About the city
Spain’s third biggest city definitely has it all:
- A vibrant old centre, with a knot of little streets and splendid medieval buildings like the UNESCO-listed Lonja de la Seda as well as the futuristic City of Arts and Sciences
- Excellent beaches such as Playa Malvarrosa, which lies a short tram ride from the centre
- Delicious local cuisine since Valencia is home to surely the most famous Spanish dish of all: Paella!
Valencia is the capital of the autonomous community of Valencia with around 800.000 inhabitants. The city is situated on the east coast of the Iberian Peninsula, fronting the Gulf of Valencia on the Mediterranean Sea. It is approximately four hours to the south of Barcelona and three hours to the east of Madrid. It has many stunning sights including baroque buildings, a monumental cathedral as well as some of the most modern architecture in Europe.
Find out more about how to get to and around Valencia here.
Enjoy this video to get a first glimpse of Valencia:
Valencia was founded as a Roman colony by the consul Decimus Junius Brutus Callaicus in 138 BC, and called Valentia Edetanorum. In 714 Moroccan and Arab Moors occupied the city, introducing their language, religion and customs. During their occupation, they implemented improved irrigation systems and the cultivation of new crops as well, being capital of the Taifa of Valencia. In 1238 the Christian king James I of Aragon conquered the city. He also created a new law for the city, the Furs of Valencia, which were extended to the rest of the Kingdom of Valencia. In the 18th century Philip V of Spain abolished the privileges as punishment to the kingdom of Valencia for aligning with the Habsburg side in the War of the Spanish Succession. Valencia was the capital of Spain when Joseph Bonaparte moved the Court there in the summer of 1812. It also served as capital between 1936 and 1937, during the Second Spanish Republic.
Sights and Attractions
Valencia has many amazing sights! Some of the most popular places include:
The City of Arts and Sciences
The work of Valencia’s own Santiago Calatrava, this is an example of architecture at its most futuristic. The colossal structure houses an IMAX cinema (situated in the Hemisfèric), as well as Europe’s largest aquarium – the Oceanogràfic, interactive educational exhibits in the Príncipe Felipe Science Museum and the avant-garde opera house – Palau de les Arts Reina Sofía. Furthermore, the impressive l’Assut de l’Or bridge and the Agora are all a delight for the senses.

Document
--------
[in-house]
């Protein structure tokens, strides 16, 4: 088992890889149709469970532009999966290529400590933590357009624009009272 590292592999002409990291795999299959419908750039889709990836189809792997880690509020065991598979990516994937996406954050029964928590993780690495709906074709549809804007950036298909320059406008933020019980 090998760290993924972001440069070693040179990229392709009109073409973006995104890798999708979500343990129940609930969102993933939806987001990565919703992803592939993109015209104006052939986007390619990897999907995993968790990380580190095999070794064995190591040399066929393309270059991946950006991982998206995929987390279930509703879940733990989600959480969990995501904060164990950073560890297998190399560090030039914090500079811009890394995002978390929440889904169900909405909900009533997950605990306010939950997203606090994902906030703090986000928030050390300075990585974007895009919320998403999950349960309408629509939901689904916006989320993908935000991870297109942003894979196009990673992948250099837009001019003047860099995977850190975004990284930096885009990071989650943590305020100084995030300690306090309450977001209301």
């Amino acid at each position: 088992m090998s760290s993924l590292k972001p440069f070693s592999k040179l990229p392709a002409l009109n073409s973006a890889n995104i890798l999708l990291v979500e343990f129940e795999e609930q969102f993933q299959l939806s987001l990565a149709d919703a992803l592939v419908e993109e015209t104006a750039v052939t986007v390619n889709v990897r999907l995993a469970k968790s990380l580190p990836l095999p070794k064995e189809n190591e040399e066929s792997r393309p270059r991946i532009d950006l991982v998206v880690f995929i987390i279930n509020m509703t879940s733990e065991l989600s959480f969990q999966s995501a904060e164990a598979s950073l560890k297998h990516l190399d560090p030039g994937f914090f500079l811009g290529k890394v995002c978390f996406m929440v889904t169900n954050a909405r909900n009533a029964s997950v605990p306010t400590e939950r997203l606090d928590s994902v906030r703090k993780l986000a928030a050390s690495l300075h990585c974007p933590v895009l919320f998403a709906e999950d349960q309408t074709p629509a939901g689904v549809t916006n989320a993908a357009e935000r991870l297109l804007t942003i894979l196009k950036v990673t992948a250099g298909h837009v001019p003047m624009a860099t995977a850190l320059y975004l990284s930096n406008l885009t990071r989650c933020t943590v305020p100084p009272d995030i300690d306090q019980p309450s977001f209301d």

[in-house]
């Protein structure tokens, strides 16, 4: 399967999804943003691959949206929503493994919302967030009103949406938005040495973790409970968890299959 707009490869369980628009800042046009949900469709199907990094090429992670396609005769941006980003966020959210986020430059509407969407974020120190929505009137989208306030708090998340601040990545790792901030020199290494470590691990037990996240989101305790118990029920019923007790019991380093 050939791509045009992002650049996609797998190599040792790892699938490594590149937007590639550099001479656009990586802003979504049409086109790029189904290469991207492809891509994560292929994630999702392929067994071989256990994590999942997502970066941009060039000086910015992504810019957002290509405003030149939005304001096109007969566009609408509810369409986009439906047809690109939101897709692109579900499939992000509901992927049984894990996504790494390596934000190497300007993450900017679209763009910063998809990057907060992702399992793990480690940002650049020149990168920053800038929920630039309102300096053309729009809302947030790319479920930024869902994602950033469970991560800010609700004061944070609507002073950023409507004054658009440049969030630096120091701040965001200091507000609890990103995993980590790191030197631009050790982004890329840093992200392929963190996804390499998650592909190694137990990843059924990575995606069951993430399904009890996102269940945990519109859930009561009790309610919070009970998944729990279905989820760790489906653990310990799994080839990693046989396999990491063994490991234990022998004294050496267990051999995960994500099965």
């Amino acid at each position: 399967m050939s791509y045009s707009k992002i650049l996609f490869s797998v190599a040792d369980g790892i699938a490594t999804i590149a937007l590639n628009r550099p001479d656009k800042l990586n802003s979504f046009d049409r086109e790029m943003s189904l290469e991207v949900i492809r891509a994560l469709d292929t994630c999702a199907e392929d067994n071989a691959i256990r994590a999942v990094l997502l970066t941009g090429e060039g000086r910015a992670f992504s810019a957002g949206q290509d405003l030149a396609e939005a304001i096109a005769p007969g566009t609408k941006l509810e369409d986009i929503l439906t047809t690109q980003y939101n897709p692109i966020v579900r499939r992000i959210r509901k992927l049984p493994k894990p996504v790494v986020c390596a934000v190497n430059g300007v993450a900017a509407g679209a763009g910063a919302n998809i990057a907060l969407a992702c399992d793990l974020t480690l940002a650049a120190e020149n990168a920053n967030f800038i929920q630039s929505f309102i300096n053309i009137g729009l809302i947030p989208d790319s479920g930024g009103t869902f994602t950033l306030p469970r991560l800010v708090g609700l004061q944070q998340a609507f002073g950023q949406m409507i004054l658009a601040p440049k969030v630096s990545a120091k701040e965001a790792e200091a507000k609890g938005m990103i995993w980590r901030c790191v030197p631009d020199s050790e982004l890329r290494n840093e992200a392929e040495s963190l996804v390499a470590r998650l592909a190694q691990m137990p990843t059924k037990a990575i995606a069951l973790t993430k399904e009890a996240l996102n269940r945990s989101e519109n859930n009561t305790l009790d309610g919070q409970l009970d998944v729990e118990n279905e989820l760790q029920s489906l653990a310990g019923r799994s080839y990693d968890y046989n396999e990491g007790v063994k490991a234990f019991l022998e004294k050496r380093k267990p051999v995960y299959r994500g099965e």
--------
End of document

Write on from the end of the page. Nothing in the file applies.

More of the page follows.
Barrio del Carmen and its Palaces
This thousand-year-old city neighbourhood grew between two walls, the Muslim and the Christian. A walk through its labyrinthine cobbled streets flanked by imposing medieval buildings takes us to back to other times in history. Entering its palaces, going through the medieval gates of the Quart and Serrano Towers, enjoying the impressive frescos of the Church of San Nicolas and strolling around its most singular spots are itineraries not to be missed.
Plaza de la Virgen and the cathedral quarter
Twenty-one centuries of history right at the heart of the city, where you’ll find such historical treasures as Valencia Cathedral, the Micalet, the Basilica of the Virgin and the Almoina. Don’t miss the Tribunal de las Aguas (Water Court), a UNESCO Intangible Cultural Heritage (noon on Thursdays).
Valencia’s Marina and beaches
The Valencia’s Marina is one of the city’s most important landmarks, not only due to the events that are held there, but also due to its unique buildings. It houses the 19th Century Harbour Sheds, the Edificio del Reloj and the Veles e Ventsbuilding, the emblem of the new Marina. There are also shops, terraces and restaurants with spectacular views, as well as a children’s park, the Superyachts Berthing with its amazing yachts, and the North and South Marinas, filled with numerous boats.
The Turia Gardens
A garden covering 9 km and situated on the old bed of the River Turia. This is a true green area, stretching from the west of the city to the east, reaching as far as the City of Arts and Sciences. Explore by bicycle or train. Also absolutely worthwhile is a pit stop at the Palau de la Música, pausing to enjoy the unique bridges which cross it from north to south.
Valencia is blessed with a typical Mediterranean climate. By September, the weather is beginning to take an autumnal turn. The temperatures have dropped slightly from those seen in July and August, but remain high, with plenty of sunny weather and clear skies. September’s average temperature is around 22°C.
Valencia’s official languages are Valencian/Catalan, and Spanish. In the capital of Valencia not many people speak Valencian and are not offended if addressed in Spanish. However, outside the capital, Valencian is often preferred. As in Barcelona, with Catalan, it helps to be sensitive to this language dynamic.
A word on the famous paella…
There are several versions of this tasteful rice dish: Paella Valenciana, with meat, Paella de Marisco, with fish or seafood, or even Paella Mixta, with meat and fish at the same time. If you want to eat an authentic Paella, try it at the Malvarrosa beach area. The authentic Valencian Paella is made only with fresh ingredients, in a special iron pan and using a fire made with wood (not gas or electricity). Vegetarian Paella is called “Paella vegetal” or “Paella de verduras”.